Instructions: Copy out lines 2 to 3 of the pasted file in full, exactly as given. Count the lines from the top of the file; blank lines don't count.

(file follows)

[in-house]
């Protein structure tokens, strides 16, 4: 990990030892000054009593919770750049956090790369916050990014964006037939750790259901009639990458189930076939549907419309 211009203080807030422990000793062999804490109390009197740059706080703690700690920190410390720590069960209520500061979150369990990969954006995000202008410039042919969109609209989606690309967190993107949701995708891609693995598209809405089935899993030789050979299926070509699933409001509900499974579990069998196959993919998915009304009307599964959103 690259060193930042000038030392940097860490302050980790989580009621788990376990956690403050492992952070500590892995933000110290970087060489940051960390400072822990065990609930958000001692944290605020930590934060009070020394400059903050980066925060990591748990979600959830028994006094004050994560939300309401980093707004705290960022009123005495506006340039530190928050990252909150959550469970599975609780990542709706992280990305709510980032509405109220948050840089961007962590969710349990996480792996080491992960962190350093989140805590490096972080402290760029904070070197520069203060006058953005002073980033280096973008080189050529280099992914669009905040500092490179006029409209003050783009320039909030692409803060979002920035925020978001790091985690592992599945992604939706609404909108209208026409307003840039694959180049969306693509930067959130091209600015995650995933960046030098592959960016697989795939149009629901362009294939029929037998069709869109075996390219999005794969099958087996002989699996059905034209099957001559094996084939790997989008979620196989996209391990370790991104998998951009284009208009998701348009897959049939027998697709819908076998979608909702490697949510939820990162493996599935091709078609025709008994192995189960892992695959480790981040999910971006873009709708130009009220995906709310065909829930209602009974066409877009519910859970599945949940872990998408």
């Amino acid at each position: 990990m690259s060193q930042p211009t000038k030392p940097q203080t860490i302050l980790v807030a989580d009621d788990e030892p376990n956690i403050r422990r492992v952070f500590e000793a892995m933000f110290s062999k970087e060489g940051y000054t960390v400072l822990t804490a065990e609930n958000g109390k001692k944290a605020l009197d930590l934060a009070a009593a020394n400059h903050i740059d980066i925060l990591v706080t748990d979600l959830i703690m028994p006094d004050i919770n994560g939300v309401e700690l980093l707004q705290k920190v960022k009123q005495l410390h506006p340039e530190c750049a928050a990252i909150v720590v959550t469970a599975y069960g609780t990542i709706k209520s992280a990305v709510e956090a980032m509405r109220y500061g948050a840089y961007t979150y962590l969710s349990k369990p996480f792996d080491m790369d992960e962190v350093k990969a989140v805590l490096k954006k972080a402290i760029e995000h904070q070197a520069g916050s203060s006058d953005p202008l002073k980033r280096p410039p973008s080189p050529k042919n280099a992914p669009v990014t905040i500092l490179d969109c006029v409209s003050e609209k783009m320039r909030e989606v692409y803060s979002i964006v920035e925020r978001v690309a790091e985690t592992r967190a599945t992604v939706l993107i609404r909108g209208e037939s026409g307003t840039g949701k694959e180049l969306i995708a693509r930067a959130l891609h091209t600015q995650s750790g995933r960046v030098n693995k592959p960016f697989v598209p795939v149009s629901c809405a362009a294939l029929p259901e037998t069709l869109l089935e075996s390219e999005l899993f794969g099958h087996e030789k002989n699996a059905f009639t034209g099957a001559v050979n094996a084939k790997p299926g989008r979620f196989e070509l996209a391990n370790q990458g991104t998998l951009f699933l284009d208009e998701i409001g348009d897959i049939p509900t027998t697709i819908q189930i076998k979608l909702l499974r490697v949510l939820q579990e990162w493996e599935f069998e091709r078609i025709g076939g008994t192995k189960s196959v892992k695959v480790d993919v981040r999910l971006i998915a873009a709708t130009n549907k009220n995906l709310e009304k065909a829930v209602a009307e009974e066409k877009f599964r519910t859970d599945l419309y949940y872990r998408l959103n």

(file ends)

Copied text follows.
């Protein structure tokens, strides 16, 4: 990990030892000054009593919770750049956090790369916050990014964006037939750790259901009639990458189930076939549907419309 211009203080807030422990000793062999804490109390009197740059706080703690700690920190410390720590069960209520500061979150369990990969954006995000202008410039042919969109609209989606690309967190993107949701995708891609693995598209809405089935899993030789050979299926070509699933409001509900499974579990069998196959993919998915009304009307599964959103 690259060193930042000038030392940097860490302050980790989580009621788990376990956690403050492992952070500590892995933000110290970087060489940051960390400072822990065990609930958000001692944290605020930590934060009070020394400059903050980066925060990591748990979600959830028994006094004050994560939300309401980093707004705290960022009123005495506006340039530190928050990252909150959550469970599975609780990542709706992280990305709510980032509405109220948050840089961007962590969710349990996480792996080491992960962190350093989140805590490096972080402290760029904070070197520069203060006058953005002073980033280096973008080189050529280099992914669009905040500092490179006029409209003050783009320039909030692409803060979002920035925020978001790091985690592992599945992604939706609404909108209208026409307003840039694959180049969306693509930067959130091209600015995650995933960046030098592959960016697989795939149009629901362009294939029929037998069709869109075996390219999005794969099958087996002989699996059905034209099957001559094996084939790997989008979620196989996209391990370790991104998998951009284009208009998701348009897959049939027998697709819908076998979608909702490697949510939820990162493996599935091709078609025709008994192995189960892992695959480790981040999910971006873009709708130009009220995906709310065909829930209602009974066409877009519910859970599945949940872990998408």
């Amino acid at each position: 990990m690259s060193q930042p211009t000038k030392p940097q203080t860490i302050l980790v807030a989580d009621d788990e030892p376990n956690i403050r422990r492992v952070f500590e000793a892995m933000f110290s062999k970087e060489g940051y000054t960390v400072l822990t804490a065990e609930n958000g109390k001692k944290a605020l009197d930590l934060a009070a009593a020394n400059h903050i740059d980066i925060l990591v706080t748990d979600l959830i703690m028994p006094d004050i919770n994560g939300v309401e700690l980093l707004q705290k920190v960022k009123q005495l410390h506006p340039e530190c750049a928050a990252i909150v720590v959550t469970a599975y069960g609780t990542i709706k209520s992280a990305v709510e956090a980032m509405r109220y500061g948050a840089y961007t979150y962590l969710s349990k369990p996480f792996d080491m790369d992960e962190v350093k990969a989140v805590l490096k954006k972080a402290i760029e995000h904070q070197a520069g916050s203060s006058d953005p202008l002073k980033r280096p410039p973008s080189p050529k042919n280099a992914p669009v990014t905040i500092l490179d969109c006029v409209s003050e609209k783009m320039r909030e989606v692409y803060s979002i964006v920035e925020r978001v690309a790091e985690t592992r967190a599945t992604v939706l993107i609404r909108g209208e037939s026409g307003t840039g949701k694959e180049l969306i995708a693509r930067a959130l891609h091209t600015q995650s750790g995933r960046v030098n693995k592959p960016f697989v598209p795939v149009s629901c809405a362009a294939l029929p259901e037998t069709l869109l089935e075996s390219e999005l899993f794969g099958h087996e030789k002989n699996a059905f009639t034209g099957a001559v050979n094996a084939k790997p299926g989008r979620f196989e070509l996209a391990n370790q990458g991104t998998l951009f699933l284009d208009e998701i409001g348009d897959i049939p509900t027998t697709i819908q189930i076998k979608l909702l499974r490697v949510l939820q579990e990162w493996e599935f069998e091709r078609i025709g076939g008994t192995k189960s196959v892992k695959v480790d993919v981040r999910l971006i998915a873009a709708t130009n549907k009220n995906l709310e009304k065909a829930v209602a009307e009974e066409k877009f599964r519910t859970d599945l419309y949940y872990r998408l959103n």